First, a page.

Chief Economist For National Association Of Realtors Predicts Uncertainty For Housing Market | Ezine Daddy

Two years after the devastating financial impact of Covid-19, the US economy has made an impressive comeback, thanks in large part to a booming housing market. But as Lawrence Yun, chief economist for the National Association of Realtors, explains, there are significant questions about the direction of the sector in the coming months.

“Housing construction kept the economy afloat as home prices rose and buyer demand increased,” Yun said. “However, this year has already thrown up some curveballs, including record-low inventories and unrelenting inflation.”

While the housing supply appears to be on the upswing as builders ramp up new homes, Yun expects inflation to linger and in turn weigh on potential buyers. In addition, other external economic factors will negatively impact the market both indirectly and directly.

From soaring food prices to record gas costs, Yun said the war between Russia and Ukraine has helped make housing further unaffordable for buyers. He said a more immediate impact on home seekers has been the rapid rise in mortgage rates, along with other anti-inflationary measures by the Federal Reserve.

“Compared to a few months ago, mortgages are now costing more money for homebuyers,” he said. “For a home at the average price, the difference in price is $300 to $400 more per month, which is a heavy toll on a working family.”

NAR calculates that buying a home is now 55% more expensive than it was a year ago. Rising mortgage rates and prices are hurting affordability, and while wages are improving, Yun says they are being “wiped away” due to inflation.

“Wages are up 6% year-on-year, and that’s good news,” Yun said. “But inflation is at 8.5%.” He estimates that inflation will remain high in the coming months and that the market will see further monetary tightening through a series of rate hikes.

Citing a five-month decline in pending home sales as well as a drop in new-build single-family home sales, Yun predicts that higher mortgage rates will slow the housing market.

“The record-low interest rates of 2021 are over, and rates above 5% are becoming the norm,” said Jacob Channel, senior economic analyst at LendingTree. “While a lower interest rate can make paying off a mortgage more affordable, it can be difficult to imagine just how much a higher interest rate can impact payments for new buyers.”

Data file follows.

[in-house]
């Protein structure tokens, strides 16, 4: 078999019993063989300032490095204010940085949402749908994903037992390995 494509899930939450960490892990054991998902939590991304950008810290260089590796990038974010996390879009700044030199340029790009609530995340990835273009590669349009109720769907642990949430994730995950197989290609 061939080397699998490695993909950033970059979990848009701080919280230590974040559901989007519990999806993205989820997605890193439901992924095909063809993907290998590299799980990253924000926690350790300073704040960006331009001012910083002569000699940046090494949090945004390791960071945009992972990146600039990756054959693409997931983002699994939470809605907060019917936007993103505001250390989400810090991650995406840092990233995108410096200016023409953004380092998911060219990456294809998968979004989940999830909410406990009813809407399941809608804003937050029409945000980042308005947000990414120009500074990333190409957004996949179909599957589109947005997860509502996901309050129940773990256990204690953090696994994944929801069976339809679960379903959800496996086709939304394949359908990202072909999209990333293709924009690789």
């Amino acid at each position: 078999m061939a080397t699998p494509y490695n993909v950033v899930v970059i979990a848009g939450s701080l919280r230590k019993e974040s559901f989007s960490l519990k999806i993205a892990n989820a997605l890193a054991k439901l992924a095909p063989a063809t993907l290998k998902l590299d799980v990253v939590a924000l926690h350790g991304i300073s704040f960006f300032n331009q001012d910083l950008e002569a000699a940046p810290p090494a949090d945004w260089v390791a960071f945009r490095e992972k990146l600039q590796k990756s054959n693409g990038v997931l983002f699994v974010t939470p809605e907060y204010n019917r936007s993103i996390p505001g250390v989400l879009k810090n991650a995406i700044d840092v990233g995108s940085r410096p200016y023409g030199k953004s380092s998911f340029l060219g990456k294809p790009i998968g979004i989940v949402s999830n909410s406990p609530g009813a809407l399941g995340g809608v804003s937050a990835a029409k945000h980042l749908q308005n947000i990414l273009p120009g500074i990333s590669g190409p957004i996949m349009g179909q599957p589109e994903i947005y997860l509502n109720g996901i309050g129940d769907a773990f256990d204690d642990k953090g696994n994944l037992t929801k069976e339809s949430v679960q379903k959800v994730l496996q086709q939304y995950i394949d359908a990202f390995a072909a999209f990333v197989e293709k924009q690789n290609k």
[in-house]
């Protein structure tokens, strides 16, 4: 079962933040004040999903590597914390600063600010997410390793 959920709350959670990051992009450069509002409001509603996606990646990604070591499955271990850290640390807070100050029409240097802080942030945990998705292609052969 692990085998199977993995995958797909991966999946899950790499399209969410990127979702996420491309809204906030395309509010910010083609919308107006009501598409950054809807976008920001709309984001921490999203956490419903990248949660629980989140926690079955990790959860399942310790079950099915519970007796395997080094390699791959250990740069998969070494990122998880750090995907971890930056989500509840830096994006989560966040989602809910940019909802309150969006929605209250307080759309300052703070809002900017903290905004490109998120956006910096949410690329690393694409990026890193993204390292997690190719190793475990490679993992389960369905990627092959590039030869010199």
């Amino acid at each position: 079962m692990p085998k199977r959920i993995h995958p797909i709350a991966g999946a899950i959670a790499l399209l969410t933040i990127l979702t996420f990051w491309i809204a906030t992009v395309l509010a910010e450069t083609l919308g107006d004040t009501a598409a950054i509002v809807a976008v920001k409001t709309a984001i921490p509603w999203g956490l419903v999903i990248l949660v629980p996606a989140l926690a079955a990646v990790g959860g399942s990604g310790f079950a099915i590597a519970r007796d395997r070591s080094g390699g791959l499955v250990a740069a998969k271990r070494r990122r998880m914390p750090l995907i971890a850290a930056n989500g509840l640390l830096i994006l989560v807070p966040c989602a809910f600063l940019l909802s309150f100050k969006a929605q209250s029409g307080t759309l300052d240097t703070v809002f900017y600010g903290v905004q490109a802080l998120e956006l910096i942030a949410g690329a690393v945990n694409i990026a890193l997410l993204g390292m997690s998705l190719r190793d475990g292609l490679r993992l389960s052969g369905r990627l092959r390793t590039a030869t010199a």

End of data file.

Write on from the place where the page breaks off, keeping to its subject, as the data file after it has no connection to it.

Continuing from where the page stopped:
With that in mind, the online lending marketplace used data from LendingTree users to provide a dollar amount for how rising interest rates can affect the cost of a mortgage.

“Specifically, we calculated the difference between the average monthly mortgage payments for 30-year fixed-rate loans in each state based on the January and April 2022 average annual percentage rates,” Channel said. “We found that rising APRs could potentially cost new borrowers in the US hundreds of dollars a month — or more than $100,000 over the life of the loans.”

  • The annual rate on 30-year fixed-rate mortgages has risen an average of 1.46 percentage points in all 50 states since January. In January, the average annual percentage rate across the 50 states was 3.79%. In April it was 5.25%.
  • Nationwide, rising APRs are causing new mortgage payments to increase by an average of $258.57 per month. To put that number in perspective, that monthly increase works out to an average of $3,102.82 in incremental charges per year and an average of $93,084.60 in incremental charges over the life of a 30-year loan.